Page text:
In addition, the government had between April 2015 and February 2016 acquired 36 farms to resettle 57 families at a cost of N$290 million.
Since independence the government has acquired 408 farms measuring 2.9 million hectares for resettlement purposes.
Namibia Premier League club Black Africa and their former coach Woody Jacobs will meet at the labour commissioner’s office on 15 December for conciliation.
Jacobs dragged his former club to the labour commissioner after the club terminated his contract and gave him a new one in June, with 12 months to go before the old contract would have expired.
Jacobs argues that he was unfairly treated and demands to be compensated for the way he was treated.
The coach left the club in acrimonious circumstances, stating that the new contract he had been offered was not better than the previous one.
The conciliation was slated for 1 December, but BA requested an extension to 15 December.
“I am doing this because I was not respected and therefore have been demanding an apology from Black Africa,” Jacobs said.
“The club showed that it already had someone else in mind and that is why it treated me the way it did.
“Clubs must learn to honour contracts because it is totally unfair, the way they treat players and coaches when it comes to contracts.
“It is terrible that Namibian football has been failing to transform into greater standards, which makes things difficult for players,” Jacobs said.
If conciliation fails, the case will proceed to arbitration, from where it can move on to the labour court if no solution is found between Black Africa and Woody Jacobs.
Black Africa officials could not be reached for comment before this newspaper went to print.
Stars issue settled
Jacobs also revealed that another former club, African Stars, have settled the debt they had owed him since he left the club after the 2014/2015 season.
The two parties last met in September, where African Stars compensated the outspoken coach.
“African Stars handled the thing professionally even though we had issues at the start of the discussions.
“I like the way things went between us and I can confirm that they gave me enough,” Jacobs said.
“It was not all that I needed, but it was satisfactory in the manner that we went about to conclude the problem.”
Jacobs had previously coached Ramblers, Monitronics and Tura Magic before he made his big-money moves to two of Namibia’s most decorated clubs.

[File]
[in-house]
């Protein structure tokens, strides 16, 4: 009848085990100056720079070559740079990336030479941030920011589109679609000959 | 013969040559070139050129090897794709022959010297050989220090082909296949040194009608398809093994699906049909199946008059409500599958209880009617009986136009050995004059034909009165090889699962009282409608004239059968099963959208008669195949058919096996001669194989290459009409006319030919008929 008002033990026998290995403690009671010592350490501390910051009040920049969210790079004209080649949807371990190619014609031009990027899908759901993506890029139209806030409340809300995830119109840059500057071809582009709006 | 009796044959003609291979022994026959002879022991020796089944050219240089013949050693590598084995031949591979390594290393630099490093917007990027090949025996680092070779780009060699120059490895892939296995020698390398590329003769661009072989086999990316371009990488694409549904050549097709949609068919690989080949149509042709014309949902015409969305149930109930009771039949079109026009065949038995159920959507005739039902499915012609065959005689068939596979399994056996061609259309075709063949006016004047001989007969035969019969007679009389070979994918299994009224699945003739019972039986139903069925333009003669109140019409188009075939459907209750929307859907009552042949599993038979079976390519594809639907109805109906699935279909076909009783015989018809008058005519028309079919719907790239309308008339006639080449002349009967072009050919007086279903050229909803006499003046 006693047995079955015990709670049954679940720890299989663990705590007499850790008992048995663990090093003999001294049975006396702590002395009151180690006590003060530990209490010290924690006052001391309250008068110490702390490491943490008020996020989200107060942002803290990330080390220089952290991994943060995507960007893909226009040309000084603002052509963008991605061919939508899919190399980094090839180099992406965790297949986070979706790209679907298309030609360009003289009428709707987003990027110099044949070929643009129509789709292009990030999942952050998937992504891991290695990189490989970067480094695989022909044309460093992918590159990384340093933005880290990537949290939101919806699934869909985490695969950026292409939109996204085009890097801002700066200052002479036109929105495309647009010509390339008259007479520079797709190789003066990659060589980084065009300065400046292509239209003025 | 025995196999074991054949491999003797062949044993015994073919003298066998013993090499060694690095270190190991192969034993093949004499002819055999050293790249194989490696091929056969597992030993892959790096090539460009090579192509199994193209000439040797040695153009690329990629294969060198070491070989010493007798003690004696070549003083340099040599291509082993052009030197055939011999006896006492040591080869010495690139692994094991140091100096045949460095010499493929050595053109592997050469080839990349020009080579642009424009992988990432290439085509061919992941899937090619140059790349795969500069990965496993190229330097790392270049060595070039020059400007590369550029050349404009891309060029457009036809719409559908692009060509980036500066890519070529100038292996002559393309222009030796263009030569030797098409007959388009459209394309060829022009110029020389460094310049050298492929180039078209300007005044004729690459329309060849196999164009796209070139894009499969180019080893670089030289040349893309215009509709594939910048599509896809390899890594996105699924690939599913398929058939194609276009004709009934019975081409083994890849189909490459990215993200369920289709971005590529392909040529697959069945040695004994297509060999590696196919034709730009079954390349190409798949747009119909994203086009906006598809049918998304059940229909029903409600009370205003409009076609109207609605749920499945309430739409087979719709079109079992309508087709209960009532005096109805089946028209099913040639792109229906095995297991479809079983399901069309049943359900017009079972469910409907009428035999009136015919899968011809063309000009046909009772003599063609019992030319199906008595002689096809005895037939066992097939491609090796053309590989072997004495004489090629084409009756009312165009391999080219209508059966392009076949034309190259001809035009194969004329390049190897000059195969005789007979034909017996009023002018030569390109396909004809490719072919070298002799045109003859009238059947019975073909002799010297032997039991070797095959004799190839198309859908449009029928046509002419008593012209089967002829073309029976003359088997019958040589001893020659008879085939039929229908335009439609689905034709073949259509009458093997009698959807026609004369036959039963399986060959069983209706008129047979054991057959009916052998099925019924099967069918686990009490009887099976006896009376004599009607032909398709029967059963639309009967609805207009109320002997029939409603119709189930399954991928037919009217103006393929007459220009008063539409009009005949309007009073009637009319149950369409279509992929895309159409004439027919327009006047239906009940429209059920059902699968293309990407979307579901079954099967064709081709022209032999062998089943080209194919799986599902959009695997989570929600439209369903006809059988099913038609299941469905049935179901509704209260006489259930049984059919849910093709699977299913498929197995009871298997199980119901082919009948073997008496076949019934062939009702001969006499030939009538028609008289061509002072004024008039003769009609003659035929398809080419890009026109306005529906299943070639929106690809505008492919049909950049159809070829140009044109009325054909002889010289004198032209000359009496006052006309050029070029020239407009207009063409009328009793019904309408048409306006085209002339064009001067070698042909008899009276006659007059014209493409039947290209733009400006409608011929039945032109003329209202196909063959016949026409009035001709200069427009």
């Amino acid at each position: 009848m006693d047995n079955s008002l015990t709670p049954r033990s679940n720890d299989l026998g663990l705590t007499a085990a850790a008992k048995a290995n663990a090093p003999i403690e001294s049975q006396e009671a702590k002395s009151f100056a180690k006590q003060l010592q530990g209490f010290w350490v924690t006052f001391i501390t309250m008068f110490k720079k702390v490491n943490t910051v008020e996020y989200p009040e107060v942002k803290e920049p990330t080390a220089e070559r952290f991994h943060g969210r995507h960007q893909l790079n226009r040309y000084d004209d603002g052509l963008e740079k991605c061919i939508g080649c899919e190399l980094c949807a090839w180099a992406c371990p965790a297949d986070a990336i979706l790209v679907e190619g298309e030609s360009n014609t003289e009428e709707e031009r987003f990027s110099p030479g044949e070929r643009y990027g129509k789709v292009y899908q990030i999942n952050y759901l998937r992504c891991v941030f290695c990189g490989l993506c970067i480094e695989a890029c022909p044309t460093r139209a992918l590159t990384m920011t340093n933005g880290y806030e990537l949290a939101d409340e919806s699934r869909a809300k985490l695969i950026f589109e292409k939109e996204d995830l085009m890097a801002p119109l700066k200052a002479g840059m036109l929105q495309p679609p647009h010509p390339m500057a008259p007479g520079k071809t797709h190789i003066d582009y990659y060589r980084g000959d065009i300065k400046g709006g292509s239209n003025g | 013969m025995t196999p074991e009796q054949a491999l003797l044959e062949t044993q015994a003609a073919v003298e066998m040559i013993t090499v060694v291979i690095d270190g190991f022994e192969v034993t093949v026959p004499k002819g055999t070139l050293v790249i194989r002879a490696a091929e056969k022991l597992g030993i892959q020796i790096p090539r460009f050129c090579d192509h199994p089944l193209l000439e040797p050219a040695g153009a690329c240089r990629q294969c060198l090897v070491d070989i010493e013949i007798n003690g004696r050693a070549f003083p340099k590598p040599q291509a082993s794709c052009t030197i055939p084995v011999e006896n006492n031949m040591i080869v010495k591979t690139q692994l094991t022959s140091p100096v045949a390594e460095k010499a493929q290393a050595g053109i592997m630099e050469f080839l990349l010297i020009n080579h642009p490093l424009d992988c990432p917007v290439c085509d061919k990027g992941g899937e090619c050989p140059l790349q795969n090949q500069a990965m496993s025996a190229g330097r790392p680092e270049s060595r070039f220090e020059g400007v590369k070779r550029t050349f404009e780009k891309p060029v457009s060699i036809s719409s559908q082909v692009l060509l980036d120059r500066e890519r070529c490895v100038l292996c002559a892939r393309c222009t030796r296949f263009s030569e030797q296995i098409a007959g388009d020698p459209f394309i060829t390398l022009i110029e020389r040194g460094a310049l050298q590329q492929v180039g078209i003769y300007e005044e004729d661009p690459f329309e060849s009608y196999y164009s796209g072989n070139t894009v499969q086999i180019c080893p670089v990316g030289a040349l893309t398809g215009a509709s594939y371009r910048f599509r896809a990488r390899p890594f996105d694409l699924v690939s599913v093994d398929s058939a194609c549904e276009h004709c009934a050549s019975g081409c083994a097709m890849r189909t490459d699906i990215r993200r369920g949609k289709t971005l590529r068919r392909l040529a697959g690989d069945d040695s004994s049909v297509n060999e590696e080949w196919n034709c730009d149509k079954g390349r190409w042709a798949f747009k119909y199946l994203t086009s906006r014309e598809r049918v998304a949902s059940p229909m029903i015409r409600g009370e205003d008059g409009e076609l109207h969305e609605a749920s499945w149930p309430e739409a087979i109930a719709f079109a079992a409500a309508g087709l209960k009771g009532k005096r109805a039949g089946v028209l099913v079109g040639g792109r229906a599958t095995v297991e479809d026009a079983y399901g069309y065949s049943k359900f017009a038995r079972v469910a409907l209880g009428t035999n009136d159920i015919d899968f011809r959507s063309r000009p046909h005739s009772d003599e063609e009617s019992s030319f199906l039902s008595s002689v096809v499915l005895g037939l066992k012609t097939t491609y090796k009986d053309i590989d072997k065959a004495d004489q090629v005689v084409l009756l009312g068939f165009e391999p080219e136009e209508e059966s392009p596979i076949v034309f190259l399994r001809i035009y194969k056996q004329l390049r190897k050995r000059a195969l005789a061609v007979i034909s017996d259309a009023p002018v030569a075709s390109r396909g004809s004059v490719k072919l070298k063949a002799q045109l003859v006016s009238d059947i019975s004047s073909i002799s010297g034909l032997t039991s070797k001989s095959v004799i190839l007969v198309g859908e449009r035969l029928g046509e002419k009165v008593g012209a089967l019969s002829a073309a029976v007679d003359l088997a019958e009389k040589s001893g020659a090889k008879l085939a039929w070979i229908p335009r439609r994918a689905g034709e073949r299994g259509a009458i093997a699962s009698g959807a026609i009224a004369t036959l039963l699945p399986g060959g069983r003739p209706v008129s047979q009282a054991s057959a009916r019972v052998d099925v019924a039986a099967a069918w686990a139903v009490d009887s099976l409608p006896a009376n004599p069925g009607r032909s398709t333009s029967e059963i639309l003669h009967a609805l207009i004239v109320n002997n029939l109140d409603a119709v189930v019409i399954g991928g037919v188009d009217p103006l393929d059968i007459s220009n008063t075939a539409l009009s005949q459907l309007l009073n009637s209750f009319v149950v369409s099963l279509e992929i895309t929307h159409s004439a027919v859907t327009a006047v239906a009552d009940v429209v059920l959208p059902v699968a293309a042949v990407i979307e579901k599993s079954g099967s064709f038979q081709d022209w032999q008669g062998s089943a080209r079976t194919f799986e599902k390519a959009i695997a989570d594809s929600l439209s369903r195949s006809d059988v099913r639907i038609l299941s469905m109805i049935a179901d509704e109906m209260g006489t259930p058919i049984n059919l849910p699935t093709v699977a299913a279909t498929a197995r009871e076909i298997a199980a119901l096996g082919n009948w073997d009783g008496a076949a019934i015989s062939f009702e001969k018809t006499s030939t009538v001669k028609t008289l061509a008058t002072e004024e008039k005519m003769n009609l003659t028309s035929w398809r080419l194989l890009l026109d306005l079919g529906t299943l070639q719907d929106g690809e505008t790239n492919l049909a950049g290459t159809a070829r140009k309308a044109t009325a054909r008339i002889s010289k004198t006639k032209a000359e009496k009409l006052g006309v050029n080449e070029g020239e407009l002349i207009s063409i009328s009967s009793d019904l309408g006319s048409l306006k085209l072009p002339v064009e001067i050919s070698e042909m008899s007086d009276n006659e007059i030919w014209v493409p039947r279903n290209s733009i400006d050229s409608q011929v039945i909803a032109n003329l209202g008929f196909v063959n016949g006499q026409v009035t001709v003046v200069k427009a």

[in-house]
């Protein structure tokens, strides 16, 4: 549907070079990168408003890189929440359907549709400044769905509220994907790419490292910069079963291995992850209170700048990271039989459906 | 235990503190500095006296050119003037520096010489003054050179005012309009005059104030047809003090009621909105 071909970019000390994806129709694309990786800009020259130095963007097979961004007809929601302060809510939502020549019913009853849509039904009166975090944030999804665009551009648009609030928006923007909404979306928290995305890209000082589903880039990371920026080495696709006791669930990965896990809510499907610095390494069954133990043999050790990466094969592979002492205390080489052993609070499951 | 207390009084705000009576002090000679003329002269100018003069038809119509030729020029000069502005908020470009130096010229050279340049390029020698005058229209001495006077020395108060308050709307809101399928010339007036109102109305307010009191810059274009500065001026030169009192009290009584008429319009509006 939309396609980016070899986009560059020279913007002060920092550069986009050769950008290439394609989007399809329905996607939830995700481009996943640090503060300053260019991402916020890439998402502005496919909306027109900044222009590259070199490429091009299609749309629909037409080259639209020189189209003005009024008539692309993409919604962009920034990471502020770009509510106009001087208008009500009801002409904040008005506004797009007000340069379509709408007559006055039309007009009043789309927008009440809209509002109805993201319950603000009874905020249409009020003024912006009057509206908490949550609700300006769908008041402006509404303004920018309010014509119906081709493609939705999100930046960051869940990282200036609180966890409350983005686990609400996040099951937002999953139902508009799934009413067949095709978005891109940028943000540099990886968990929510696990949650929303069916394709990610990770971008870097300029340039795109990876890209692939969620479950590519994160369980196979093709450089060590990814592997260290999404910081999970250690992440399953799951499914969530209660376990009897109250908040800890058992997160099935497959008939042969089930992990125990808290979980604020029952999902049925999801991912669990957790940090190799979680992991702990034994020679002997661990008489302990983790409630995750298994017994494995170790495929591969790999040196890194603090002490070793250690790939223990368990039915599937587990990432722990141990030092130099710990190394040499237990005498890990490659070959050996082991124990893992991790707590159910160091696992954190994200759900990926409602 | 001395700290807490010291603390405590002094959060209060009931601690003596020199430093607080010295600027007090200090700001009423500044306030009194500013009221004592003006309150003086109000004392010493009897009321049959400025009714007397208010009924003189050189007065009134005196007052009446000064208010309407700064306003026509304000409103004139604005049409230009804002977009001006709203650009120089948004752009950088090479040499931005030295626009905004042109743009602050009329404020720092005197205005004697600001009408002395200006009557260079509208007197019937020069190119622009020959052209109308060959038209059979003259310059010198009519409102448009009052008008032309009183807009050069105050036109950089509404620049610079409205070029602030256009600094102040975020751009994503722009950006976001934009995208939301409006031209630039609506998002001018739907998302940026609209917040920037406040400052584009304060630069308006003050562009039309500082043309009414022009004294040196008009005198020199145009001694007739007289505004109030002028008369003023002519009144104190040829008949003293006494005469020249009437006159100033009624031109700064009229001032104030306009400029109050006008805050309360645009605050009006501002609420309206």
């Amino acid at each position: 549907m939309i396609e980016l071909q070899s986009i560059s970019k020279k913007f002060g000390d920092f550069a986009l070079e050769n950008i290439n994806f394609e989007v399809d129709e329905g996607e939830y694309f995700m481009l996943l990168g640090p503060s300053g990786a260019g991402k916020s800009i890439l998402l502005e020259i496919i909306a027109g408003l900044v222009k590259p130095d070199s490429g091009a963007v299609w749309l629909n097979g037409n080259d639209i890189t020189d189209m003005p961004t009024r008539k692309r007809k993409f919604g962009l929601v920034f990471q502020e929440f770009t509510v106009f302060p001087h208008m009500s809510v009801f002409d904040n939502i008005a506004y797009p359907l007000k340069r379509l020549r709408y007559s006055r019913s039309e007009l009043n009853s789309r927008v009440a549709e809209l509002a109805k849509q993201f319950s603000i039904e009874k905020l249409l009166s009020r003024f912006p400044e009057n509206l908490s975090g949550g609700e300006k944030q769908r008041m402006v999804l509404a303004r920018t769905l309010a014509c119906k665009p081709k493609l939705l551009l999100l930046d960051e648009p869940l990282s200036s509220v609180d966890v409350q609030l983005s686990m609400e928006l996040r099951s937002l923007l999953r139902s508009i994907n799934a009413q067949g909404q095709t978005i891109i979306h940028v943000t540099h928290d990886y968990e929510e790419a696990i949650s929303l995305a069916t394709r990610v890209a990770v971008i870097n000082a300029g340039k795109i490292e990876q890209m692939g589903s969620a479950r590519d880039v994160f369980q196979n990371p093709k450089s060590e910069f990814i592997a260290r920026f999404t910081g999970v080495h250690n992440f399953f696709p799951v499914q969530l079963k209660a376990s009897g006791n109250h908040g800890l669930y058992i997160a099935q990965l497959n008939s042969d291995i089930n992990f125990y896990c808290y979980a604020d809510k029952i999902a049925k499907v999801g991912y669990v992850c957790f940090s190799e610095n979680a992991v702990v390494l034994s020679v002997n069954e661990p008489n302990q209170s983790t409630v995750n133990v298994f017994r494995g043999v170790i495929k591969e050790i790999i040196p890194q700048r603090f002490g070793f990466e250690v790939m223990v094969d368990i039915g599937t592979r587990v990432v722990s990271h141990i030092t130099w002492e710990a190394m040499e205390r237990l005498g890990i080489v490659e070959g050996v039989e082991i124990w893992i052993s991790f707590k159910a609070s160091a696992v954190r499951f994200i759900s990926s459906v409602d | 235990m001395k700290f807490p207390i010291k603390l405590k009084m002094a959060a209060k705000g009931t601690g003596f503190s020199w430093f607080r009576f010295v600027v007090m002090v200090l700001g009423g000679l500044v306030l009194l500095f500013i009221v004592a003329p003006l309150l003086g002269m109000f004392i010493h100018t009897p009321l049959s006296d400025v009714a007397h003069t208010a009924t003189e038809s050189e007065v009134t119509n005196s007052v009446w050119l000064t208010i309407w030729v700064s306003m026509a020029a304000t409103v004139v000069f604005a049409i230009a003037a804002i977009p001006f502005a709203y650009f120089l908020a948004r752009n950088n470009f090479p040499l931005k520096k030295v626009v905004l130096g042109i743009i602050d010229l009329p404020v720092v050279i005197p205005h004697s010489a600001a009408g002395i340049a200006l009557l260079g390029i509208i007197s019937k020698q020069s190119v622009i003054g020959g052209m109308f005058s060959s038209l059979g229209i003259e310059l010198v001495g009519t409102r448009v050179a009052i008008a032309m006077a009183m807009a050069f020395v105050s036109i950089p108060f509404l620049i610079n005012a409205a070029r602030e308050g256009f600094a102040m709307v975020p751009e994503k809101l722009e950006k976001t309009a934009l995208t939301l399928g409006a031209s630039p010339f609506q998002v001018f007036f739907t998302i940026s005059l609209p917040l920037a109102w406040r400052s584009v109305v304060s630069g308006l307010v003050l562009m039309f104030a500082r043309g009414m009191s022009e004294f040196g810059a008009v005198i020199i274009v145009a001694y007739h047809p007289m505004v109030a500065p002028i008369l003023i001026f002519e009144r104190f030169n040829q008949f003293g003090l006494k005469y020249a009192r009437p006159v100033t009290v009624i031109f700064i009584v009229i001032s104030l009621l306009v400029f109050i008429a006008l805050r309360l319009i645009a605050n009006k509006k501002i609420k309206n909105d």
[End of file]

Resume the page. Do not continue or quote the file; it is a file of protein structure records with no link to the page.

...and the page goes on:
Jacobs is currently employed as Orlando Pirates FC first team coach.
Boxing promoter Nestor Tobias says local trainers and promoters should be open to learn from each other to build boxing in the country.
Tobias said it is important that promoters and trainers seek each other’s advice on how they operate in their camp.
“We are all working towards building boxing in the country, so we must not shy away from approaching each other for advice, especially when it comes to training,” he said.
He added that advising each other would also help in getting boxers to fight for recognised titles instead of just any old titles.
“I know there are a lot of coaches in Namibia but I am saying let us work together, all of us, whether you are a promoter or a coach.
“Come to me and ask how I do it, then next time it will be you to produce a world champion.
“Producing world champions is good for the country, but as an individual come to me and ask how I have done it then I can tell you what to do,” he said.
Tobias questioned the rewarding of sport achievers, stating that professional boxing champions also deserve rewards from the nation.
“We have won five world titles already and they are all big titles but I didn’t see any of the boxers get recognised or get some reward like other sport codes,” he said.
Meanwhile, it has been reported that the City of Windhoek has approved Tobias’s application to buy Erf 1429 in Khomasdal.
According to Tobias, he only learned from the media that he had got the land he had applied for in 2008.
“We heard in the media that we got land but we did not get any letter yet so we will wait and see if it’s true, and if it is then that would good for the future of boxing because it is in our hands,” he said.